Where hot water is limited and hydrogen sulfide gas is present (emitting the "rotten egg" smell common to thermal areas), sulfuric acid is generated. The acid dissolves the surrounding rock into fine particles of silica and clay that mix with what little water there is to form the seething and bubbling mudpots. The sights, sounds, and smells of areas like Artist and Fountain paint pots and Mud Volcano make these curious features some of the most memorable in the park.
Fumaroles (Steam Vents)
Fumaroles, or steam vents, are hot springs with a lot of heat, but so little water that it all boils away before reaching the surface. At places like Roaring Mountain, the result is a loud hissing vent of steam and gases.
Mammoth Hot Spring Terraces
At Mammoth Hot Springs, a rarer kind of spring is born when the hot water ascends through the ancient limestone deposits of the area instead of the silica-rich lava flows of the hot springs common elsewhere in the park. The results are strikingly different and unique. They invoke a landscape that resembles a cave turned inside out, with its delicate features exposed for all to see. The flowing waters spill across the surface to sculpt magnificent travertine limestone terraces. As one early visitor described them, "No human architect ever designed such intricate fountains as these. The water trickles over the edges from one to another, blending them together with the effect of a frozen waterfall."
How They Work
As ground water seeps slowly downward and laterally, it comes in contact with hot gases charged with carbon dioxide rising from the magma chamber. Some carbon dioxide is readily dissolved in the hot water to form a weak carbonic acid solution. This hot, acidic solution dissolves great quantities of limestone as it works up through the rock layers to the surface hot springs. Once exposed to the open air, some of the carbon dioxide escapes from solution. As this happens, limestone can no longer remain in solution. A solid mineral reforms and is deposited as the travertine that forms the terraces.
Sprinkled amid the hot springs are the rarest fountains of all, the geysers. What makes them rare and distinguishes them from hot springs is that somewhere, usually near the surface in the plumbing system of a geyser, there are one or more constrictions. Expanding steam bubbles generated from the rising hot water build up behind these constrictions, ultimately squeezing through the narrow passageways and forcing the water above to overflow from the geyser. The release of water at the surface prompts a sudden decline in pressure of the hotter waters at great depth, triggering a violent chain reaction of tremendous steam explosions in which the volume of rising, now boiling, water expands 1,500 times or more. This expanding body of boiling superheated water bursts into the sky as one of Yellowstone’s many famous geysers.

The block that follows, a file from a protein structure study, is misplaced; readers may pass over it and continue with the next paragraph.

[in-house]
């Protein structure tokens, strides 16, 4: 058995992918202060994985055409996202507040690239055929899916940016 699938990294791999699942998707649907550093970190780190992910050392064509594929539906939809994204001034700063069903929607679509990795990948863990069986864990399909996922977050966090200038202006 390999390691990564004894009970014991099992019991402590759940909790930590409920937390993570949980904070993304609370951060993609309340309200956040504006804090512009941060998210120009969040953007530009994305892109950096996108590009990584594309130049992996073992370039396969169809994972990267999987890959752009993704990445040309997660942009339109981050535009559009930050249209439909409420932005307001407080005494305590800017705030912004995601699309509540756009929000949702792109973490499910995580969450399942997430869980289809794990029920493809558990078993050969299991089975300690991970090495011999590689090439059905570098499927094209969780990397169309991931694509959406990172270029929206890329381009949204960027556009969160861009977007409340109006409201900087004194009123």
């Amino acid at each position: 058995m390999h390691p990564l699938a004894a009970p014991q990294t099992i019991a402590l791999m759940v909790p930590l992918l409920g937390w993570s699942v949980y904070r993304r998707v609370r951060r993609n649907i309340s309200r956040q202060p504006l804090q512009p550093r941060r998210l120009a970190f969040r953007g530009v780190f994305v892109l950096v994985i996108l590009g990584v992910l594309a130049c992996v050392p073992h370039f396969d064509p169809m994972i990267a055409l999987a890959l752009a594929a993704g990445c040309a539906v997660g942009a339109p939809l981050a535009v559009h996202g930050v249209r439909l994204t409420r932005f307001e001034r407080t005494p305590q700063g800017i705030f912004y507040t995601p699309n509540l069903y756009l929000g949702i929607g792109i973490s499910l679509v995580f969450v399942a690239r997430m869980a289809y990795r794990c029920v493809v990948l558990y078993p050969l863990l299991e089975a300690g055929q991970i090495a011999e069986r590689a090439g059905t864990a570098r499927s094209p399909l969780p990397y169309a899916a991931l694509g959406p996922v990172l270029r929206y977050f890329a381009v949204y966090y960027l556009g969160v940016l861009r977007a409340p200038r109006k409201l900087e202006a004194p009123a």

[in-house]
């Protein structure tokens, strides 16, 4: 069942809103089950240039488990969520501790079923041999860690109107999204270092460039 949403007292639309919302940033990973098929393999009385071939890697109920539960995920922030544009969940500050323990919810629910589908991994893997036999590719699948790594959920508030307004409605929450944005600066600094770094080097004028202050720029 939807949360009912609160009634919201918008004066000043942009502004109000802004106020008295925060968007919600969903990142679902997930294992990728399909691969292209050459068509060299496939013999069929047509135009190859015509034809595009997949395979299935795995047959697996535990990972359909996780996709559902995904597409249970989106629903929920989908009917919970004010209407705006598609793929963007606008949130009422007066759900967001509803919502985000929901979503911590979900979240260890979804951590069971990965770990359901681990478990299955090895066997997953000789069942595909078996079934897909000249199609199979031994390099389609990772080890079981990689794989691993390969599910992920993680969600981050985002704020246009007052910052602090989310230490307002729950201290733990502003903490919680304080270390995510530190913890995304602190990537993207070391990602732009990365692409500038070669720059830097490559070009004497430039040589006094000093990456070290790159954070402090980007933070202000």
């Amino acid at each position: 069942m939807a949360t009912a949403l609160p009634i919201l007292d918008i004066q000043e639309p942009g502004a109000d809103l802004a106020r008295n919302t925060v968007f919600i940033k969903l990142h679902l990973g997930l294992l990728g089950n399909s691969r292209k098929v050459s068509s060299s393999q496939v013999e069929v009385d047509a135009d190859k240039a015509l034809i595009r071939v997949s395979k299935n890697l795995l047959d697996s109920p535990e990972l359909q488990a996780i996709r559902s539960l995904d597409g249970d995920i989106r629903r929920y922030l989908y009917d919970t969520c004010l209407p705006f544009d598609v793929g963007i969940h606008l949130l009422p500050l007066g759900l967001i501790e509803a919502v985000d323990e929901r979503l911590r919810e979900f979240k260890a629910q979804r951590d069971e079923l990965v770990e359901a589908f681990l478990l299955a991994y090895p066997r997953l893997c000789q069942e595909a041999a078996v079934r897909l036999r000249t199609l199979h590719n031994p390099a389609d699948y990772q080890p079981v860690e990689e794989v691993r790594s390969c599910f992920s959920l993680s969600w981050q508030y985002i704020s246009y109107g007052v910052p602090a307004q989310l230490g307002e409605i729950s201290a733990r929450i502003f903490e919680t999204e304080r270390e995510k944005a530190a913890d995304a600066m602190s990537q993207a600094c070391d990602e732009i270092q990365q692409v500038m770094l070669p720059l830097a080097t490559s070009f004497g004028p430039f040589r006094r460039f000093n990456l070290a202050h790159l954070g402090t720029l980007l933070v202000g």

There are more geysers here than anywhere else on earth. Old Faithful, certainly the most famous geyser, is joined by numerous others big and small, named and unnamed. Though born of the same water and rock, what is enchanting is how differently they play in the sky. Riverside Geyser shoots at an angle across the Firehole River, often forming a rainbow in its mist. Castle erupts from a cone shaped like the ruins of some medieval fortress. Grand explodes in a series of powerful bursts, towering above the surrounding trees. Echinus spouts up and out to all sides like a fireworks display of water. And Steamboat, the largest in the world, pulsates like a massive steam engine in a rare, but remarkably memorable eruption, reaching heights of 300 to 400 feet.
Yellowstone is known more for its abundant wildlife than any other feature. It is this wildlife that most people come to see, and I dont blame them. Your trip just doesnt feel complete without seeing a moose, a bear, a bison, or even an elk. Below is some basic information on each animal and where you will likely see them.
Color: Varies from pure black to brown, cinnamon,
or blonde; in the Rocky Mountains, approximately 50% are black with a
light brown muzzle.
Height: About 3 ft (0.9 m) at the shoulder.